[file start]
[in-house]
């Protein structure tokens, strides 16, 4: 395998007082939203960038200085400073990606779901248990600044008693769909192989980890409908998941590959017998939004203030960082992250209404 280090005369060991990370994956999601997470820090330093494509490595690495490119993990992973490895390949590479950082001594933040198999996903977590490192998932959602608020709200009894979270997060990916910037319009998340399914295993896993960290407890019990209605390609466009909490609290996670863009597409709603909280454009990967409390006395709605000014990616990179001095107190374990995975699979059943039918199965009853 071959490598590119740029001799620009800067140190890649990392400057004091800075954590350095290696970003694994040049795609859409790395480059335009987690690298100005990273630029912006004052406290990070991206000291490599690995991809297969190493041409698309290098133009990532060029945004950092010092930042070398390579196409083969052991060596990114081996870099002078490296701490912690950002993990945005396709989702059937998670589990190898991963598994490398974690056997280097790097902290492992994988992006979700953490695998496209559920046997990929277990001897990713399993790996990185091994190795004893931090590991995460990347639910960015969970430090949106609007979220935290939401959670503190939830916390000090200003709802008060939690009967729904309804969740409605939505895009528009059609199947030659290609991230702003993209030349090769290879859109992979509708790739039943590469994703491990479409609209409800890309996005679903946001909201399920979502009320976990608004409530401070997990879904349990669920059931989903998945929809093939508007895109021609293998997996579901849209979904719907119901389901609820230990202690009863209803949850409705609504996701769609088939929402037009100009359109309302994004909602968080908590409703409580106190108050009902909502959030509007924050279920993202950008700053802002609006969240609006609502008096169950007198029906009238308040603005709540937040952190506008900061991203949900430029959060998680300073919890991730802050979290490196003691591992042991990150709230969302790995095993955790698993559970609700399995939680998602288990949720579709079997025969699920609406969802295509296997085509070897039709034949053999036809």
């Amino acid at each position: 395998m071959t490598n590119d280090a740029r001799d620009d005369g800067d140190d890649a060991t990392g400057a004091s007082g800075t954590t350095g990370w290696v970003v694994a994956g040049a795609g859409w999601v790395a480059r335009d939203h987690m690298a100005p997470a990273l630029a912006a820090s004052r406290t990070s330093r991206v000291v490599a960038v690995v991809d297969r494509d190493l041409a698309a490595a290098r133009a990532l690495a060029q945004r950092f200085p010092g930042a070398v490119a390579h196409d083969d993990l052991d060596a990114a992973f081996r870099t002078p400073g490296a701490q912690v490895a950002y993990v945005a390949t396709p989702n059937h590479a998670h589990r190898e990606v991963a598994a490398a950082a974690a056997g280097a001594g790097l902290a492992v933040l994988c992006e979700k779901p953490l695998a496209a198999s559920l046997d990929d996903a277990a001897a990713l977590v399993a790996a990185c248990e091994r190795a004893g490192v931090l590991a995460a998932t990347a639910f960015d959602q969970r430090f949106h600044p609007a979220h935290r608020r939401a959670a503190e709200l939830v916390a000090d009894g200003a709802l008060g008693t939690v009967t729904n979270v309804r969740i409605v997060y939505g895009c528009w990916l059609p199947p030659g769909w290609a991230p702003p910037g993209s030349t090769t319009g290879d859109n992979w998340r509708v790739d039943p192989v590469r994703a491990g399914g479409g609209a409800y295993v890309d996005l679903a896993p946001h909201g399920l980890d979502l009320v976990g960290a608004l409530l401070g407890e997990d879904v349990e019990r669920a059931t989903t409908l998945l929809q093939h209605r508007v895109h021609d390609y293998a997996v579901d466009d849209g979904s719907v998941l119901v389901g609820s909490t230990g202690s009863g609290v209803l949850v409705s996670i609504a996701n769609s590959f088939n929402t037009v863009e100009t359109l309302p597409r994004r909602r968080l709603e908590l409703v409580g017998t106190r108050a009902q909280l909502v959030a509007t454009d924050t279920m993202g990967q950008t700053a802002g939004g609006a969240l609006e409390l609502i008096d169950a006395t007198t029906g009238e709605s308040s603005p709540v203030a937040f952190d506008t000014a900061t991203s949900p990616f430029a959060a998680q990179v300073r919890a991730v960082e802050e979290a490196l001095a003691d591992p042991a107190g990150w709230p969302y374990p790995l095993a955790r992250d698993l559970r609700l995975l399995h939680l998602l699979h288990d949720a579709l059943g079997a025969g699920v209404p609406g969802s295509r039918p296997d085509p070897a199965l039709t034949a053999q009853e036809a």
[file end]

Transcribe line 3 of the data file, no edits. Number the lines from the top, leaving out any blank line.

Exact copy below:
């Amino acid at each position: 395998m071959t490598n590119d280090a740029r001799d620009d005369g800067d140190d890649a060991t990392g400057a004091s007082g800075t954590t350095g990370w290696v970003v694994a994956g040049a795609g859409w999601v790395a480059r335009d939203h987690m690298a100005p997470a990273l630029a912006a820090s004052r406290t990070s330093r991206v000291v490599a960038v690995v991809d297969r494509d190493l041409a698309a490595a290098r133009a990532l690495a060029q945004r950092f200085p010092g930042a070398v490119a390579h196409d083969d993990l052991d060596a990114a992973f081996r870099t002078p400073g490296a701490q912690v490895a950002y993990v945005a390949t396709p989702n059937h590479a998670h589990r190898e990606v991963a598994a490398a950082a974690a056997g280097a001594g790097l902290a492992v933040l994988c992006e979700k779901p953490l695998a496209a198999s559920l046997d990929d996903a277990a001897a990713l977590v399993a790996a990185c248990e091994r190795a004893g490192v931090l590991a995460a998932t990347a639910f960015d959602q969970r430090f949106h600044p609007a979220h935290r608020r939401a959670a503190e709200l939830v916390a000090d009894g200003a709802l008060g008693t939690v009967t729904n979270v309804r969740i409605v997060y939505g895009c528009w990916l059609p199947p030659g769909w290609a991230p702003p910037g993209s030349t090769t319009g290879d859109n992979w998340r509708v790739d039943p192989v590469r994703a491990g399914g479409g609209a409800y295993v890309d996005l679903a896993p946001h909201g399920l980890d979502l009320v976990g960290a608004l409530l401070g407890e997990d879904v349990e019990r669920a059931t989903t409908l998945l929809q093939h209605r508007v895109h021609d390609y293998a997996v579901d466009d849209g979904s719907v998941l119901v389901g609820s909490t230990g202690s009863g609290v209803l949850v409705s996670i609504a996701n769609s590959f088939n929402t037009v863009e100009t359109l309302p597409r994004r909602r968080l709603e908590l409703v409580g017998t106190r108050a009902q909280l909502v959030a509007t454009d924050t279920m993202g990967q950008t700053a802002g939004g609006a969240l609006e409390l609502i008096d169950a006395t007198t029906g009238e709605s308040s603005p709540v203030a937040f952190d506008t000014a900061t991203s949900p990616f430029a959060a998680q990179v300073r919890a991730v960082e802050e979290a490196l001095a003691d591992p042991a107190g990150w709230p969302y374990p790995l095993a955790r992250d698993l559970r609700l995975l399995h939680l998602l699979h288990d949720a579709l059943g079997a025969g699920v209404p609406g969802s295509r039918p296997d085509p070897a199965l039709t034949a053999q009853e036809a």